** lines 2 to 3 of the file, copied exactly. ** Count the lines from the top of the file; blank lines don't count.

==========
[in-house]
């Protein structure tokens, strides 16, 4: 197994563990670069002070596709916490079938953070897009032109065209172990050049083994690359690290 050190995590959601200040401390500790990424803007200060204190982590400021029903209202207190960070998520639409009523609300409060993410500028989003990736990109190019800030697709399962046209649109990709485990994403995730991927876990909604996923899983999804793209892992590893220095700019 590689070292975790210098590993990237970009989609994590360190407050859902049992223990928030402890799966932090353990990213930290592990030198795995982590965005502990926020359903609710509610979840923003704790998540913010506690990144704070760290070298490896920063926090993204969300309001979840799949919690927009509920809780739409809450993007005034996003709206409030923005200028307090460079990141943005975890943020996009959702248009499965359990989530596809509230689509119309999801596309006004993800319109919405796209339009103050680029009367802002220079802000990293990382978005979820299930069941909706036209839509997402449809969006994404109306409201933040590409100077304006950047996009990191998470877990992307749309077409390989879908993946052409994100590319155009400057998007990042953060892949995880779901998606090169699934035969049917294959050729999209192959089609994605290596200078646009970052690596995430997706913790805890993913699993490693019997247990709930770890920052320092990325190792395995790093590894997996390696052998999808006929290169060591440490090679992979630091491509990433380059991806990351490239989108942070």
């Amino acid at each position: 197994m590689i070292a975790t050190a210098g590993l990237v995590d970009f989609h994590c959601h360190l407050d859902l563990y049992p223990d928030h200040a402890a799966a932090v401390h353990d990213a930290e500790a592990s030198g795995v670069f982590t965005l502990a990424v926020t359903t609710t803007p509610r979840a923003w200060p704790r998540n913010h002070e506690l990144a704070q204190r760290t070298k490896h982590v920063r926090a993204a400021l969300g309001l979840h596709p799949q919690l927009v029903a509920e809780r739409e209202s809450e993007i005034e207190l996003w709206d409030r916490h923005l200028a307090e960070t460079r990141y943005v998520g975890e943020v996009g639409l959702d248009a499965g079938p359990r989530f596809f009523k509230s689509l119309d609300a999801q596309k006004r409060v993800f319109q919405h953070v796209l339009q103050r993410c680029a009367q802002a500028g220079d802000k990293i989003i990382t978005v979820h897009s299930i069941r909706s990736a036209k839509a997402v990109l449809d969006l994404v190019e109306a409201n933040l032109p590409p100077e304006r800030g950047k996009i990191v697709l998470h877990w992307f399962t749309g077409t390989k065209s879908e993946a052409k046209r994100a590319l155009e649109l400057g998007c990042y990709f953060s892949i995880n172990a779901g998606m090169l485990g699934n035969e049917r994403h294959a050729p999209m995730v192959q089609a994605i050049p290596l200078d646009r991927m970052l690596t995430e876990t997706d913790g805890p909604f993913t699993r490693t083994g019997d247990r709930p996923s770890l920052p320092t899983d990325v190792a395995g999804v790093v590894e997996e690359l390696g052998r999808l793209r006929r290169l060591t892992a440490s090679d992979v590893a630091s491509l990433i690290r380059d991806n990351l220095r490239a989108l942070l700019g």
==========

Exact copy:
């Protein structure tokens, strides 16, 4: 197994563990670069002070596709916490079938953070897009032109065209172990050049083994690359690290 050190995590959601200040401390500790990424803007200060204190982590400021029903209202207190960070998520639409009523609300409060993410500028989003990736990109190019800030697709399962046209649109990709485990994403995730991927876990909604996923899983999804793209892992590893220095700019 590689070292975790210098590993990237970009989609994590360190407050859902049992223990928030402890799966932090353990990213930290592990030198795995982590965005502990926020359903609710509610979840923003704790998540913010506690990144704070760290070298490896920063926090993204969300309001979840799949919690927009509920809780739409809450993007005034996003709206409030923005200028307090460079990141943005975890943020996009959702248009499965359990989530596809509230689509119309999801596309006004993800319109919405796209339009103050680029009367802002220079802000990293990382978005979820299930069941909706036209839509997402449809969006994404109306409201933040590409100077304006950047996009990191998470877990992307749309077409390989879908993946052409994100590319155009400057998007990042953060892949995880779901998606090169699934035969049917294959050729999209192959089609994605290596200078646009970052690596995430997706913790805890993913699993490693019997247990709930770890920052320092990325190792395995790093590894997996390696052998999808006929290169060591440490090679992979630091491509990433380059991806990351490239989108942070």
């Amino acid at each position: 197994m590689i070292a975790t050190a210098g590993l990237v995590d970009f989609h994590c959601h360190l407050d859902l563990y049992p223990d928030h200040a402890a799966a932090v401390h353990d990213a930290e500790a592990s030198g795995v670069f982590t965005l502990a990424v926020t359903t609710t803007p509610r979840a923003w200060p704790r998540n913010h002070e506690l990144a704070q204190r760290t070298k490896h982590v920063r926090a993204a400021l969300g309001l979840h596709p799949q919690l927009v029903a509920e809780r739409e209202s809450e993007i005034e207190l996003w709206d409030r916490h923005l200028a307090e960070t460079r990141y943005v998520g975890e943020v996009g639409l959702d248009a499965g079938p359990r989530f596809f009523k509230s689509l119309d609300a999801q596309k006004r409060v993800f319109q919405h953070v796209l339009q103050r993410c680029a009367q802002a500028g220079d802000k990293i989003i990382t978005v979820h897009s299930i069941r909706s990736a036209k839509a997402v990109l449809d969006l994404v190019e109306a409201n933040l032109p590409p100077e304006r800030g950047k996009i990191v697709l998470h877990w992307f399962t749309g077409t390989k065209s879908e993946a052409k046209r994100a590319l155009e649109l400057g998007c990042y990709f953060s892949i995880n172990a779901g998606m090169l485990g699934n035969e049917r994403h294959a050729p999209m995730v192959q089609a994605i050049p290596l200078d646009r991927m970052l690596t995430e876990t997706d913790g805890p909604f993913t699993r490693t083994g019997d247990r709930p996923s770890l920052p320092t899983d990325v190792a395995g999804v790093v590894e997996e690359l390696g052998r999808l793209r006929r290169l060591t892992a440490s090679d992979v590893a630091s491509l990433i690290r380059d991806n990351l220095r490239a989108l942070l700019g």